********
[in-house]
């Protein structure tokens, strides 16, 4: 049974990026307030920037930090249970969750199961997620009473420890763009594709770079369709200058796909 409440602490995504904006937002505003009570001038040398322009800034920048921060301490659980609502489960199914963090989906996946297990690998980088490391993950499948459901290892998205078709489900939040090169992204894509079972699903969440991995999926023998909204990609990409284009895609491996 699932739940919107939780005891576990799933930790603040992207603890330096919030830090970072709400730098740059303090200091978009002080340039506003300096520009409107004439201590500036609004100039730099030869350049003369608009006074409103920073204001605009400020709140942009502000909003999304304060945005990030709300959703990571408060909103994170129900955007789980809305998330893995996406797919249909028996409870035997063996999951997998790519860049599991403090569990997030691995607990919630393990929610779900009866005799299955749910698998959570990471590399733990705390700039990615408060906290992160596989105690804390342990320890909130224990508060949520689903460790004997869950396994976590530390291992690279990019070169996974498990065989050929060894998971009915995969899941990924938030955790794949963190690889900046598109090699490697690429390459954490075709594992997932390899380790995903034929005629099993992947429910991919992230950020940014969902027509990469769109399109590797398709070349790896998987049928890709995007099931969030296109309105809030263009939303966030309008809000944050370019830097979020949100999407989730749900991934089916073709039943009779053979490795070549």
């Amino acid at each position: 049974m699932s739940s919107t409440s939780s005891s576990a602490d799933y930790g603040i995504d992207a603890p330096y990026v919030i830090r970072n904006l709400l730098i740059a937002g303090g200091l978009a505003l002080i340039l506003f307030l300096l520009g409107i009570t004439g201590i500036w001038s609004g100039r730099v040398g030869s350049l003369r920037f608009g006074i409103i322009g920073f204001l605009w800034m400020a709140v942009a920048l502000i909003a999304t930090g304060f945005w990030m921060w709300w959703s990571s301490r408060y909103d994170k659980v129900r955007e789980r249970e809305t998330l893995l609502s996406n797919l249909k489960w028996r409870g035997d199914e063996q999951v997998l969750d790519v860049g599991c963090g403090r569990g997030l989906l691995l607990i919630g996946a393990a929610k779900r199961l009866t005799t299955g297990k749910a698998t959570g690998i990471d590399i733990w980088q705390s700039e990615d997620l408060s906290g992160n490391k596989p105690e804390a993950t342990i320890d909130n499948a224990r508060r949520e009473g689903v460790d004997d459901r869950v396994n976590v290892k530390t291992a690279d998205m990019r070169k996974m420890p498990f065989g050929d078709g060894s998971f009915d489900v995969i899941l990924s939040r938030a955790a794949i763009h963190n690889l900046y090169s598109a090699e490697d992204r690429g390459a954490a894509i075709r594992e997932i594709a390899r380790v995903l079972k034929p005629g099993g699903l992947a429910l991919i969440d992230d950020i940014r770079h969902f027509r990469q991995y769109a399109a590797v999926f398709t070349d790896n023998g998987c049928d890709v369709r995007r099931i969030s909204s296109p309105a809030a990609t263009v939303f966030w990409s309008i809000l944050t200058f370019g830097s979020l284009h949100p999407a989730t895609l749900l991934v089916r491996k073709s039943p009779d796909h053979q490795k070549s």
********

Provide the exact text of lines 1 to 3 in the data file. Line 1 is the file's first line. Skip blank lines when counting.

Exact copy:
[in-house]
């Protein structure tokens, strides 16, 4: 049974990026307030920037930090249970969750199961997620009473420890763009594709770079369709200058796909 409440602490995504904006937002505003009570001038040398322009800034920048921060301490659980609502489960199914963090989906996946297990690998980088490391993950499948459901290892998205078709489900939040090169992204894509079972699903969440991995999926023998909204990609990409284009895609491996 699932739940919107939780005891576990799933930790603040992207603890330096919030830090970072709400730098740059303090200091978009002080340039506003300096520009409107004439201590500036609004100039730099030869350049003369608009006074409103920073204001605009400020709140942009502000909003999304304060945005990030709300959703990571408060909103994170129900955007789980809305998330893995996406797919249909028996409870035997063996999951997998790519860049599991403090569990997030691995607990919630393990929610779900009866005799299955749910698998959570990471590399733990705390700039990615408060906290992160596989105690804390342990320890909130224990508060949520689903460790004997869950396994976590530390291992690279990019070169996974498990065989050929060894998971009915995969899941990924938030955790794949963190690889900046598109090699490697690429390459954490075709594992997932390899380790995903034929005629099993992947429910991919992230950020940014969902027509990469769109399109590797398709070349790896998987049928890709995007099931969030296109309105809030263009939303966030309008809000944050370019830097979020949100999407989730749900991934089916073709039943009779053979490795070549």
């Amino acid at each position: 049974m699932s739940s919107t409440s939780s005891s576990a602490d799933y930790g603040i995504d992207a603890p330096y990026v919030i830090r970072n904006l709400l730098i740059a937002g303090g200091l978009a505003l002080i340039l506003f307030l300096l520009g409107i009570t004439g201590i500036w001038s609004g100039r730099v040398g030869s350049l003369r920037f608009g006074i409103i322009g920073f204001l605009w800034m400020a709140v942009a920048l502000i909003a999304t930090g304060f945005w990030m921060w709300w959703s990571s301490r408060y909103d994170k659980v129900r955007e789980r249970e809305t998330l893995l609502s996406n797919l249909k489960w028996r409870g035997d199914e063996q999951v997998l969750d790519v860049g599991c963090g403090r569990g997030l989906l691995l607990i919630g996946a393990a929610k779900r199961l009866t005799t299955g297990k749910a698998t959570g690998i990471d590399i733990w980088q705390s700039e990615d997620l408060s906290g992160n490391k596989p105690e804390a993950t342990i320890d909130n499948a224990r508060r949520e009473g689903v460790d004997d459901r869950v396994n976590v290892k530390t291992a690279d998205m990019r070169k996974m420890p498990f065989g050929d078709g060894s998971f009915d489900v995969i899941l990924s939040r938030a955790a794949i763009h963190n690889l900046y090169s598109a090699e490697d992204r690429g390459a954490a894509i075709r594992e997932i594709a390899r380790v995903l079972k034929p005629g099993g699903l992947a429910l991919i969440d992230d950020i940014r770079h969902f027509r990469q991995y769109a399109a590797v999926f398709t070349d790896n023998g998987c049928d890709v369709r995007r099931i969030s909204s296109p309105a809030a990609t263009v939303f966030w990409s309008i809000l944050t200058f370019g830097s979020l284009h949100p999407a989730t895609l749900l991934v089916r491996k073709s039943p009779d796909h053979q490795k070549s």